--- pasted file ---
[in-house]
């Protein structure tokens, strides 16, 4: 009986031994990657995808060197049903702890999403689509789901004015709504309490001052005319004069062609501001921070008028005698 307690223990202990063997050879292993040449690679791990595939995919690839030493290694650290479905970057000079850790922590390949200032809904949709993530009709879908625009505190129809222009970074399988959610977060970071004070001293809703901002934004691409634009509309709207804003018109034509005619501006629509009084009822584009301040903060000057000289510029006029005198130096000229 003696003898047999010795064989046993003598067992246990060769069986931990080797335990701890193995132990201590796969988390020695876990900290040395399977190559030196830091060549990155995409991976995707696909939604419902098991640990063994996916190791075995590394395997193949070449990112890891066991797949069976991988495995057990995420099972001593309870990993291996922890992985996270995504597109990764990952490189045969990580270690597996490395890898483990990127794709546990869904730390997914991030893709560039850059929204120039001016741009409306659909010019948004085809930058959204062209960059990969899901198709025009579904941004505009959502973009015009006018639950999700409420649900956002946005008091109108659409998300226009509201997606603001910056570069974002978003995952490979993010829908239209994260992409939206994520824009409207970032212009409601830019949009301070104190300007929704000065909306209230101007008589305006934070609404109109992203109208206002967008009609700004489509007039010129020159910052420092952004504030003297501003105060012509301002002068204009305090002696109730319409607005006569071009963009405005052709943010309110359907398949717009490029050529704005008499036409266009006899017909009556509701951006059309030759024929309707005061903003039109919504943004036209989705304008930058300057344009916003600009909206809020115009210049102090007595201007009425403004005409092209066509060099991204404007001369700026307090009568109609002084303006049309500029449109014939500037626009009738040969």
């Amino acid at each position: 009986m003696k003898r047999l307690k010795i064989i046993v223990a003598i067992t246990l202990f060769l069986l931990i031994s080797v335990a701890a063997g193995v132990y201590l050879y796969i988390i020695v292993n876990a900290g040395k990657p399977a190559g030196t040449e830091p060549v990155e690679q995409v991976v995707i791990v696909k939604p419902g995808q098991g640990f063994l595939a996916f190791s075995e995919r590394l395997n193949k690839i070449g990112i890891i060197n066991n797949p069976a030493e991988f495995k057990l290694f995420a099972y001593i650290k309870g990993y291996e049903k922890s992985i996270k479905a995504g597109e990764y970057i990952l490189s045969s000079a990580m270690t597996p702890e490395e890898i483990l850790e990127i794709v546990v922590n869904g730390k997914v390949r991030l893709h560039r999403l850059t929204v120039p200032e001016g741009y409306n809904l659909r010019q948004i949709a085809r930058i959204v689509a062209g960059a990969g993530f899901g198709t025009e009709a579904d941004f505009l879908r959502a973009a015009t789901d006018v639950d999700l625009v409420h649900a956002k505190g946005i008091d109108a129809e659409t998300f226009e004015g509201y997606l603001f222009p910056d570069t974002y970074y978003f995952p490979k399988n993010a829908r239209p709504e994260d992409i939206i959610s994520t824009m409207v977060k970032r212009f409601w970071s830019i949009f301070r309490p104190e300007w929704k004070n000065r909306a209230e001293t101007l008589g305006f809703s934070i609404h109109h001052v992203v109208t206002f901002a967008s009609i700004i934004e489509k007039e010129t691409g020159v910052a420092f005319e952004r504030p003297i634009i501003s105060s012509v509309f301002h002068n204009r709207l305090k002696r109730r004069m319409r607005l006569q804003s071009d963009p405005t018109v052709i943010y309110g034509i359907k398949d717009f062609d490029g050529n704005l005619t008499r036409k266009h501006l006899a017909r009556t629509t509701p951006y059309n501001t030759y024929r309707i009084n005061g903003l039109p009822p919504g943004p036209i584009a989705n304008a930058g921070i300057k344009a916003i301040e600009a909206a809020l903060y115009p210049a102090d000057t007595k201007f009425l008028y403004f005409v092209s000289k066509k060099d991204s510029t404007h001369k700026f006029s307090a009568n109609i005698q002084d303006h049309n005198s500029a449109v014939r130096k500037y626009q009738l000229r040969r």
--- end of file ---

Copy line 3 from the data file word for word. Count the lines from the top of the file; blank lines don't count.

């Amino acid at each position: 009986m003696k003898r047999l307690k010795i064989i046993v223990a003598i067992t246990l202990f060769l069986l931990i031994s080797v335990a701890a063997g193995v132990y201590l050879y796969i988390i020695v292993n876990a900290g040395k990657p399977a190559g030196t040449e830091p060549v990155e690679q995409v991976v995707i791990v696909k939604p419902g995808q098991g640990f063994l595939a996916f190791s075995e995919r590394l395997n193949k690839i070449g990112i890891i060197n066991n797949p069976a030493e991988f495995k057990l290694f995420a099972y001593i650290k309870g990993y291996e049903k922890s992985i996270k479905a995504g597109e990764y970057i990952l490189s045969s000079a990580m270690t597996p702890e490395e890898i483990l850790e990127i794709v546990v922590n869904g730390k997914v390949r991030l893709h560039r999403l850059t929204v120039p200032e001016g741009y409306n809904l659909r010019q948004i949709a085809r930058i959204v689509a062209g960059a990969g993530f899901g198709t025009e009709a579904d941004f505009l879908r959502a973009a015009t789901d006018v639950d999700l625009v409420h649900a956002k505190g946005i008091d109108a129809e659409t998300f226009e004015g509201y997606l603001f222009p910056d570069t974002y970074y978003f995952p490979k399988n993010a829908r239209p709504e994260d992409i939206i959610s994520t824009m409207v977060k970032r212009f409601w970071s830019i949009f301070r309490p104190e300007w929704k004070n000065r909306a209230e001293t101007l008589g305006f809703s934070i609404h109109h001052v992203v109208t206002f901002a967008s009609i700004i934004e489509k007039e010129t691409g020159v910052a420092f005319e952004r504030p003297i634009i501003s105060s012509v509309f301002h002068n204009r709207l305090k002696r109730r004069m319409r607005l006569q804003s071009d963009p405005t018109v052709i943010y309110g034509i359907k398949d717009f062609d490029g050529n704005l005619t008499r036409k266009h501006l006899a017909r009556t629509t509701p951006y059309n501001t030759y024929r309707i009084n005061g903003l039109p009822p919504g943004p036209i584009a989705n304008a930058g921070i300057k344009a916003i301040e600009a909206a809020l903060y115009p210049a102090d000057t007595k201007f009425l008028y403004f005409v092209s000289k066509k060099d991204s510029t404007h001369k700026f006029s307090a009568n109609i005698q002084d303006h049309n005198s500029a449109v014939r130096k500037y626009q009738l000229r040969r």